Something terrible has happened to successful children’s writer Sarah, but she doesn’t know what it is. All she knows is that it was enough to wipe her mind of memories.
Without her past she is lost, drifting, friendless, her life reduced to the protected one of a child.
Specialists tell her that she must retrieve her memory of what bought her to be found, unconscious, bloodied and frozen, on a beach miles from her London home. And the police are interested too.
But perhaps some things are best left forgotten …
Some things are best left forgotten, woahh what has happened that is best forgotten? That is what drew me into the book and I am delighted to be taking part in the Blog Tour.
We meet Sarah in hospital in Episode One, I like that each chapter is called an episode and she leads the narrative for the book. Not a lot is given away about Sarah but that all helps with the psychological edge of seat feeling. As Sarah gets back into her daily life she learns again how to do the shopping, answer the phone - all those things we do without a second glance. She also has no recollection she is the author of the Lost Series. She meets Matthew in the supermarket and it's certainly endearing to watch that relationship evolve.
I always struggle with writing a review and not giving the plot away so I will stop there, needless to say you will be stomping through the episodes like I did!
This book was so fascinating and a gripping read. Funnily enough I was sent a photograph by my mother of me on a bike in the 70s, I studied it to see what had changed and noticed there were some trees, yet in all the years of living there I had never remembered them. Which led me to think of What Was Lost and what do we really remember, like truly remember, and what is best left forgotten?
Jean Levy has had a varied career having worked in genetics research, the pharmaceutical industry and in academic publishing. She is currently completing a doctorate in Linguistics. She studied creative writing at the University of Sussex and lives with her husband in the South Downs. This is her first novel.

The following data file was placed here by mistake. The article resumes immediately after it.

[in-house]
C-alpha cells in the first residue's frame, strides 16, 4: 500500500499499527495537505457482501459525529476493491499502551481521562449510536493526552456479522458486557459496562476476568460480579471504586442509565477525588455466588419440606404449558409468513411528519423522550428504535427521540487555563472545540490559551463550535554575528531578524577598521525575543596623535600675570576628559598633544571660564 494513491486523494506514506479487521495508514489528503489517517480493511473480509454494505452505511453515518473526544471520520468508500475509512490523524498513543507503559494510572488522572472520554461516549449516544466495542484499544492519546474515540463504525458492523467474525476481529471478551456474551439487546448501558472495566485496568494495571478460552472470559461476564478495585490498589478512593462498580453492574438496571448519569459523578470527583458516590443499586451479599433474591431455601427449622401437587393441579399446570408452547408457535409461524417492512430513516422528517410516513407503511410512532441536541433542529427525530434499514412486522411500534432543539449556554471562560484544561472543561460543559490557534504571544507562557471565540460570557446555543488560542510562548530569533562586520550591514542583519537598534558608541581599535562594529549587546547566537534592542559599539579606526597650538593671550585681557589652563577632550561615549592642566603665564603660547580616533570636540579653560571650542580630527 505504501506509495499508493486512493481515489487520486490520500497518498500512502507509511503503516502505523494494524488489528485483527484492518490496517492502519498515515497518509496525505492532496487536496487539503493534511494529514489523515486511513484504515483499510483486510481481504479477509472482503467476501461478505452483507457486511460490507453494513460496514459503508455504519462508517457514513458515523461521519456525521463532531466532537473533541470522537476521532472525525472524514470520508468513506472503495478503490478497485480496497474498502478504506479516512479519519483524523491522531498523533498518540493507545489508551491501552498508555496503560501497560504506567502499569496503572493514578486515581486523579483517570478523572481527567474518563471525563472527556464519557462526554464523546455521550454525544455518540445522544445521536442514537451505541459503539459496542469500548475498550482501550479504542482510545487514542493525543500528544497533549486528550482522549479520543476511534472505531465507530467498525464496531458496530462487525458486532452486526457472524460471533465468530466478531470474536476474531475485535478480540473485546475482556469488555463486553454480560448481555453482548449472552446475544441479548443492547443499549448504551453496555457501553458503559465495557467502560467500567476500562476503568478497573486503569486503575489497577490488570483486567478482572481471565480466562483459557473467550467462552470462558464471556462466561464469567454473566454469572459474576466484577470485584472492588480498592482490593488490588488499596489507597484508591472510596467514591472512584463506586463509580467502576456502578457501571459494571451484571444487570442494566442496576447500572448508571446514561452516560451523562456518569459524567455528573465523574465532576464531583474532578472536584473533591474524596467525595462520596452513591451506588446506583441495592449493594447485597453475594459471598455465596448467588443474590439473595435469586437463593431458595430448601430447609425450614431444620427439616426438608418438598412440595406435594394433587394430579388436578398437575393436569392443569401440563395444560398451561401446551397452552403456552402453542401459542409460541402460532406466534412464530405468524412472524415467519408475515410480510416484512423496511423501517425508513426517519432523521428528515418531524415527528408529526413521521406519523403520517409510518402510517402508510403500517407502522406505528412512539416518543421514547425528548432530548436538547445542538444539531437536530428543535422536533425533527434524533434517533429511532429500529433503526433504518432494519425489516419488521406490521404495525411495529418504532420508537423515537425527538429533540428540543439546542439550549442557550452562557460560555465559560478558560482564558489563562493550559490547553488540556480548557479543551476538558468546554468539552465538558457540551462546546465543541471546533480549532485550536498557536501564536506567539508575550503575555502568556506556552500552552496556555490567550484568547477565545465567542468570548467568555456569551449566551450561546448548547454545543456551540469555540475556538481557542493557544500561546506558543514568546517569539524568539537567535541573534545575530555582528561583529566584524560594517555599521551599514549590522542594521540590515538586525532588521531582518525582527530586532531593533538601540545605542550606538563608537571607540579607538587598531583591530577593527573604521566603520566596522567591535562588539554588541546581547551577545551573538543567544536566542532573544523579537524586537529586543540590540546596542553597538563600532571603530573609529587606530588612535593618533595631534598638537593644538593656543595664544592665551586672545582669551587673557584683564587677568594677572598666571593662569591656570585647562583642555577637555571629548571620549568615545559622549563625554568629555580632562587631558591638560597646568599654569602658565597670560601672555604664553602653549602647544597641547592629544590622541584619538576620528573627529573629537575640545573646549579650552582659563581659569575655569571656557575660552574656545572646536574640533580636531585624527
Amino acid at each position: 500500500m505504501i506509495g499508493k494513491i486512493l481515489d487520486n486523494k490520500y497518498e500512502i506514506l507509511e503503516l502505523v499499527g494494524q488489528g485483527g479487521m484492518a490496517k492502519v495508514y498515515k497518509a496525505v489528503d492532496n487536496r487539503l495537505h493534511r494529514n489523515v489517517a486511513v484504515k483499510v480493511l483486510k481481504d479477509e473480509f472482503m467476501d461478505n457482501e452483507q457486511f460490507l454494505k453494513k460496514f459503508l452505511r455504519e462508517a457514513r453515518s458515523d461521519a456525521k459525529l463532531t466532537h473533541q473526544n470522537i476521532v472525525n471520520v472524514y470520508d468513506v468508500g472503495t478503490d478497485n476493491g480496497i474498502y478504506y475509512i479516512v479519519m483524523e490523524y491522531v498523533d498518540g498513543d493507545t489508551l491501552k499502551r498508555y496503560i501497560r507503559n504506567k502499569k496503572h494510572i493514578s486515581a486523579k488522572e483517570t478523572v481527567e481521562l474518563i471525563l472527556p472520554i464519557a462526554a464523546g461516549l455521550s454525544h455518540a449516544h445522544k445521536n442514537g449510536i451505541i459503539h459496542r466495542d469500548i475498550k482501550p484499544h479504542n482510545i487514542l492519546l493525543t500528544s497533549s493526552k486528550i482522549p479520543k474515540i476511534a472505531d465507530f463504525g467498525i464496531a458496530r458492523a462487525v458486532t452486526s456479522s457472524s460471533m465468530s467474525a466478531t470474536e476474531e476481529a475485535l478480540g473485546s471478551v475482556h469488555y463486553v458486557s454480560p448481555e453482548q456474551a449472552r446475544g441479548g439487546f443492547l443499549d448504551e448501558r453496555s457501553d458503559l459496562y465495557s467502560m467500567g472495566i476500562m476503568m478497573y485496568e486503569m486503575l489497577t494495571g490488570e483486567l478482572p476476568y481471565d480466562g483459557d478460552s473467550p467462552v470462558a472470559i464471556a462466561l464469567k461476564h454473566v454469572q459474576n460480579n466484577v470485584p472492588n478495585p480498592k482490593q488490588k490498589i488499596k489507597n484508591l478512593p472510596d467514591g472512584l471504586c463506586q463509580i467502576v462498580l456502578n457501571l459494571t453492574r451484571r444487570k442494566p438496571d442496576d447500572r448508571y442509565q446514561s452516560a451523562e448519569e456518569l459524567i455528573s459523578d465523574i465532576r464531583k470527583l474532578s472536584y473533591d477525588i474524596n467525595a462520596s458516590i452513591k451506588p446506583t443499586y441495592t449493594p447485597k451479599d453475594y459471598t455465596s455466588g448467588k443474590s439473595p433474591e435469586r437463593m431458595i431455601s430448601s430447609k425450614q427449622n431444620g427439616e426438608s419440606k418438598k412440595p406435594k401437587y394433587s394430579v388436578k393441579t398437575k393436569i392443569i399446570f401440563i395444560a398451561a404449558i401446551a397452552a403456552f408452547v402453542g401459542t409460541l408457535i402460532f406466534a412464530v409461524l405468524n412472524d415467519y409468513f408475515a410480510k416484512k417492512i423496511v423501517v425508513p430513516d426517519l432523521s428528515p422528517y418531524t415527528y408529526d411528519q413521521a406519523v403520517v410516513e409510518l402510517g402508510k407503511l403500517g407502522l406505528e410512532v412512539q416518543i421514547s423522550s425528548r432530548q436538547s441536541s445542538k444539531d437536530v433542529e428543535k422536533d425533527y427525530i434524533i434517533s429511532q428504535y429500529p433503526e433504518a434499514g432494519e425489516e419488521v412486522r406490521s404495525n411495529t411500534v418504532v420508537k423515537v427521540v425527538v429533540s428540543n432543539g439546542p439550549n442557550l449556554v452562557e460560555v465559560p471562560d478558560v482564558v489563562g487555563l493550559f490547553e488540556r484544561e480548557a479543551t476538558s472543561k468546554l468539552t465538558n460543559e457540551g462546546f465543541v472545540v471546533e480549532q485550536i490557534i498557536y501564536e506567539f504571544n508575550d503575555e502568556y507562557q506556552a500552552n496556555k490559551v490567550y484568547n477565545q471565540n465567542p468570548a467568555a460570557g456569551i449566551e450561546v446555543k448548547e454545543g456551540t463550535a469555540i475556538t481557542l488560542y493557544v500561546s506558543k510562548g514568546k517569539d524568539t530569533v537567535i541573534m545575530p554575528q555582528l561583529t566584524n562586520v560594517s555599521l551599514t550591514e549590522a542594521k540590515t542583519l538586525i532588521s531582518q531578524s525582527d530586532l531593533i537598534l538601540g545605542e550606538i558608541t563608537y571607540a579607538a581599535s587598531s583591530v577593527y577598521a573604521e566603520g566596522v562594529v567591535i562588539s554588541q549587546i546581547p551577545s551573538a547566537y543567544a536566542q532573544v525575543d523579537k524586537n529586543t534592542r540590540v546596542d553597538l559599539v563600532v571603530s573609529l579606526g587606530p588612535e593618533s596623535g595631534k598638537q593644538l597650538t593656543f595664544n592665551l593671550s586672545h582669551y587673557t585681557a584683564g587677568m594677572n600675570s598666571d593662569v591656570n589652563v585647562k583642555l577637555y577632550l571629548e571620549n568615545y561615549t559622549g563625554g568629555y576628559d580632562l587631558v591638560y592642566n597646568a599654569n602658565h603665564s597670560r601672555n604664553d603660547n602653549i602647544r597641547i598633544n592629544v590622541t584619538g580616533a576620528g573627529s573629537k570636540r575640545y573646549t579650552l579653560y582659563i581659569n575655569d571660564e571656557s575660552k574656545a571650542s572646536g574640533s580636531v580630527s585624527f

I am thrilled to include a Guest Post from Jean
The characters in What Was Lost are all fictional. But they are based on people that are real. Perhaps a little exaggerated here and there but, mostly, saying and thinking the things that real people might say and think if they found themselves presented with the crises I’ve created. In some way, that’s one of the benefits of reading psychological thrillers: you get to imagine how you would respond if you found yourself in a similar situation. For instance, Sarah, my main character, has become a stranger in her own world. All she once knew of her adult life has been erased because of something she cannot remember. Something that left her unconscious on a shoreline far from her London home. So now she lives a strange, monitored existence, with only her childhood memories to inform her. Her friends all seem to have abandoned her so there’s nobody left to tell her what happened on that cold, fateful afternoon when her past disappeared and her future became hopeless. Her excursions, into the world she must have once known, are punctuated by panic attacks and confusion. She has forgotten everyone she knew, the food she enjoyed, how to meet other people, certainly how to engage in a possible relationship with a handsome man who just happens to speak to her in a supermarket. And above all, she’s a writer, who can no longer remember how to write stories, because you write stories about the world that you know and about the things you believe. And how can Sarah know what she believes without those past experiences?
What would you do if you lost your past? Although rare, it’s a predicament that some real people have had to cope with, perhaps following an accident, a physical or psychological trauma. Myself included. I lost a chunk of my memories following minor surgery and it’s an unnerving experience, knowing not that something has just slipped your mind but that a whole stretch of weeks has been lost, however hard people try to remind you, and however easily you can remember times before and after. Those memories in between have been replaced by a black nothing of scorched neurons and disconnected synapses. So, I suppose that was part of my inspiration. But What Was Lost is fiction. And the reason Sarah can’t remember is fortunately something that did not happen to me. It’s the mystery that slowly unravels as the pages turn and as, one by one, the people from her past make themselves known to her. Can they help Sarah recover her memories? Perhaps. But, should they? Because whatever happened to Sarah must have been very bad. So bad that, four months later, the police are still pursuing their enquiries. It might just be that, despite her desire to remember, Sarah will discover that some things are best left forgotten.
Thank you to Emily at D H H Literary Agency and Jean Levy for sending me a review copy, I'm sure this book will enjoy much success!
What Was Lost is published by The Dome Press.